• Optimism People are optimistic when they believe that things can and will get better in the foreseeable future. Optimism does not occur by simply deciding to think positive or see the bright side of things. In fact, an optimism bias that always see a glass as half-full but never half-empty often leads to complacency. Adaptive optimism is not about best possible scenarios. It is a positive outlook related to current capabilities and circumstances, and a positive prediction based on facts and informed judgments. Put another way, optimism is adaptive when the positive conclusion came about after obtaining relevant information and exercising critical thinking.
  • Hope People have hope when they see real opportunities to achieve their aspirations. They perceive that the opportunities are available and accessible to them, and believe that translating the opportunity into achievement is practically plausible and not just theoretically possible. Real hope does not necessarily mean high expectation to succeed. What it does is motivate people to set challenging but achievable goals, and strive to reach those goals. When there is real hope, it makes sense to review one's progress and self-regulate actions where necessary.
  • Resilience Resilience is the ability to recover from adversity, cope with difficult changes and adapt to new demands brought about by challenging situations. We can observe actual resilience, and know its extent, only during or after an experience of negative events or difficult circumstances. Of course, resilience needs to be developed in good times and early on. It is not like "movies-on-demand" - available on the spot when required or requested. Nor will resilience evolve naturally and sufficiently, without conscious efforts. Resilience is based on trust, commitment and values. All these take time to build, and they develop over time in people's lived experiences.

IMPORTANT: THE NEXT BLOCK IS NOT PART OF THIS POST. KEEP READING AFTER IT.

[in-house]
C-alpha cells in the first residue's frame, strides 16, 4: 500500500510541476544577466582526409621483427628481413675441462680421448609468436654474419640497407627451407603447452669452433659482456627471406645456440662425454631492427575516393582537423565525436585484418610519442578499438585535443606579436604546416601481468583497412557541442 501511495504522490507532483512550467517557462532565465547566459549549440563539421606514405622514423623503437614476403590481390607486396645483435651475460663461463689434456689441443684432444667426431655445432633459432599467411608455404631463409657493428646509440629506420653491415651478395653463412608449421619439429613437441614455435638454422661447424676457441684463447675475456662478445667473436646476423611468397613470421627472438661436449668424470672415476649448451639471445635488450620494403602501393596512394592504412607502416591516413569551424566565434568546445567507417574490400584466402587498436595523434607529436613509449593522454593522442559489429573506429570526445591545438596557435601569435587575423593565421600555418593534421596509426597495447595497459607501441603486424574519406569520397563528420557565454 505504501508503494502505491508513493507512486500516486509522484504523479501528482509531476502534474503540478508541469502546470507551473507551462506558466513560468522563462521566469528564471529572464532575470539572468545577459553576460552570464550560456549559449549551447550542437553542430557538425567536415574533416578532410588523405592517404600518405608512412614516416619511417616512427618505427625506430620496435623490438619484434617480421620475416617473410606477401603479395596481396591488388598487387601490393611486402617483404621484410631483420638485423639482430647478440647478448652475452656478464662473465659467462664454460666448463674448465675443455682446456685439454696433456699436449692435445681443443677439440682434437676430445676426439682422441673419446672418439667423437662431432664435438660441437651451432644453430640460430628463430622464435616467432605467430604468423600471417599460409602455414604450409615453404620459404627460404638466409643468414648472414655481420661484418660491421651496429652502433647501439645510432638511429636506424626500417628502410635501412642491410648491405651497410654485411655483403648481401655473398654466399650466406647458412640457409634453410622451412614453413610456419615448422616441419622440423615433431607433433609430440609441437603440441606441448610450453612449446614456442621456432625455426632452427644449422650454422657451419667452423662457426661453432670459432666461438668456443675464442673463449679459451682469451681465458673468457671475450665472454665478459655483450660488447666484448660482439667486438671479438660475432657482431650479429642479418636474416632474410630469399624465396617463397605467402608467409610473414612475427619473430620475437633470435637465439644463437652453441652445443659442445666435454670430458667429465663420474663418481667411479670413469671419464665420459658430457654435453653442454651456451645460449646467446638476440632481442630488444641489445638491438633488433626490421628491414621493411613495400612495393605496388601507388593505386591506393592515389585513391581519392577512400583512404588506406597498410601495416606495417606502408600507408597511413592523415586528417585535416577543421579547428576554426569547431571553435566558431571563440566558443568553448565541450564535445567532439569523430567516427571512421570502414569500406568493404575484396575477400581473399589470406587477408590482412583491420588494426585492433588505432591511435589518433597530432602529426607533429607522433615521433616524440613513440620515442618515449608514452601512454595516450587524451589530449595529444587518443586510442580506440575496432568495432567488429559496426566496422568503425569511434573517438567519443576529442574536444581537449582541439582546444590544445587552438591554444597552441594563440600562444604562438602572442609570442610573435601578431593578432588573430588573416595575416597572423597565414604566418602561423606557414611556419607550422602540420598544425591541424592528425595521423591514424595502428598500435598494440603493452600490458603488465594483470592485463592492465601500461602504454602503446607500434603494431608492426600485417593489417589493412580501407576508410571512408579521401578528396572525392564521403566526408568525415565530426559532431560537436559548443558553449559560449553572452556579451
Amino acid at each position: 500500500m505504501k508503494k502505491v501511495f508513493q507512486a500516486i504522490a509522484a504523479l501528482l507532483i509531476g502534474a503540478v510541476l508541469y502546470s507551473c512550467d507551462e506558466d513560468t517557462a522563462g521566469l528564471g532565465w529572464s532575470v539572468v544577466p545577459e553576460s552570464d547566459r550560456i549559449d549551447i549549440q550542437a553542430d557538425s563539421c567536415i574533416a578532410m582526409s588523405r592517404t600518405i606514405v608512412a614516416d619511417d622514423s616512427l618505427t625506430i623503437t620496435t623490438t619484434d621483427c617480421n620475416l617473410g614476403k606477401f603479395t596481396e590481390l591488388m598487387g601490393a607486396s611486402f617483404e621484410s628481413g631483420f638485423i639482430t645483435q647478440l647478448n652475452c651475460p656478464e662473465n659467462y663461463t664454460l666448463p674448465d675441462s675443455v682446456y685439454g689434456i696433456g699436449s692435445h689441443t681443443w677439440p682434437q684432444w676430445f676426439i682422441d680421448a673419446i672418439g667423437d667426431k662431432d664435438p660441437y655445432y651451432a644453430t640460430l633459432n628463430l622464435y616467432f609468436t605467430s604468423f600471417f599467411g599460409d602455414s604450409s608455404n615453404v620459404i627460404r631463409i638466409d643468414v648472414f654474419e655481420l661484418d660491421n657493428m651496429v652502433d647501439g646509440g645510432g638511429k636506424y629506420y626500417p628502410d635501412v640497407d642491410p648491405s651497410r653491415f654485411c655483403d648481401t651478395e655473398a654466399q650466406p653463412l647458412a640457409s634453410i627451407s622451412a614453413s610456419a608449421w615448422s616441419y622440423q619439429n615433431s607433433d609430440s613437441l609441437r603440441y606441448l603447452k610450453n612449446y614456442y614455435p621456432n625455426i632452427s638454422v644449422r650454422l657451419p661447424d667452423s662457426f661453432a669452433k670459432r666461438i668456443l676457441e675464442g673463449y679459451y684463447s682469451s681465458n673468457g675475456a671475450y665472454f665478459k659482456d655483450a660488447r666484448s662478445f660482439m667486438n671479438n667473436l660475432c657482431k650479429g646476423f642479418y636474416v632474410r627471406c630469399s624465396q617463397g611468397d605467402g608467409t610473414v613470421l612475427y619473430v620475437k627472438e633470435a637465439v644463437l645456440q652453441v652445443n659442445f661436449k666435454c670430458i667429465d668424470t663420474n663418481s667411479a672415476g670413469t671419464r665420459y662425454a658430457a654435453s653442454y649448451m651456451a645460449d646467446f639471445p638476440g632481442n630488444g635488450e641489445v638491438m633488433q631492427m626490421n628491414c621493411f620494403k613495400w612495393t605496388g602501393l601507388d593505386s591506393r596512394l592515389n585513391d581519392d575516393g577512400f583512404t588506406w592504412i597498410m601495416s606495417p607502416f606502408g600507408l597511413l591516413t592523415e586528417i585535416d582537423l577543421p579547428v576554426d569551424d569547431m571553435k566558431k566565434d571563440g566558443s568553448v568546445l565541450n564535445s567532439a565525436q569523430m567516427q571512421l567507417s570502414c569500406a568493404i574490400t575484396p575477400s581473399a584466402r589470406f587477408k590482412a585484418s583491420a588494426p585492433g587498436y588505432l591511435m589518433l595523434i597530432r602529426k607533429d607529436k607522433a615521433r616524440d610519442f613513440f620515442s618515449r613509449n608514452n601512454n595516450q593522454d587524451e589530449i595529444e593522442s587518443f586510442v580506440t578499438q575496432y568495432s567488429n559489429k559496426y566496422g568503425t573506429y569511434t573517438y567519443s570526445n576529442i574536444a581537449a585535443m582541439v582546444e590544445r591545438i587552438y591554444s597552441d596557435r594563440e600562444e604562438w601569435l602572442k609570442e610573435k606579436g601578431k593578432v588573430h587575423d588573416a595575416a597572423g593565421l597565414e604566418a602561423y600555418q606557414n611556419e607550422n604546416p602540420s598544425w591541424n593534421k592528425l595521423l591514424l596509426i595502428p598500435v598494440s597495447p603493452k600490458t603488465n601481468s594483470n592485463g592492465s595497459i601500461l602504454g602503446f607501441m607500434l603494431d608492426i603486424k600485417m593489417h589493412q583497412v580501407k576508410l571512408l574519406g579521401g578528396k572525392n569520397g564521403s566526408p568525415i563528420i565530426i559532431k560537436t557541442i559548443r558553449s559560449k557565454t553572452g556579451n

Self-efficacy, optimism, hope and resilience are based on experience and evidence, so they are dynamic and conditional. Doing well on these positive mindsets at any point in time should not be taken for granted.

It is important to monitor changing circumstances to assess how these might affect the four mindsets. To foster these mindsets, we also need to give people a real voice to express what matters to them, be it their needs, concerns, aspirations, values or viewpoints.

Together, these four mindsets make up psychological capital, which can become a powerful resource and motivation, characterised by a "can do" spirit and a "will do" attitude.


Psychological capital enables individuals and groups to function effectively; to pursue aspirations and also handle shocks, failures and disappointments.

There are important reasons to pay serious attention now to foster psychological capital for individuals and communities in Singapore.

Much has been said on how ongoing economic, technological and demographic changes will cause drastic disruptions and pose major challenges to jobs, skills and inclusivity; and how all these in turn lead to new group differences and significant social inequalities.

To manage these emergent divides, Singapore and Singaporeans will need strong psychological capital. This is in addition to good policies that develop our economic, human, social and political capital.

Besides these disruptions, there are two key immediate and serious concerns given our circumstances - terrorism and controversies.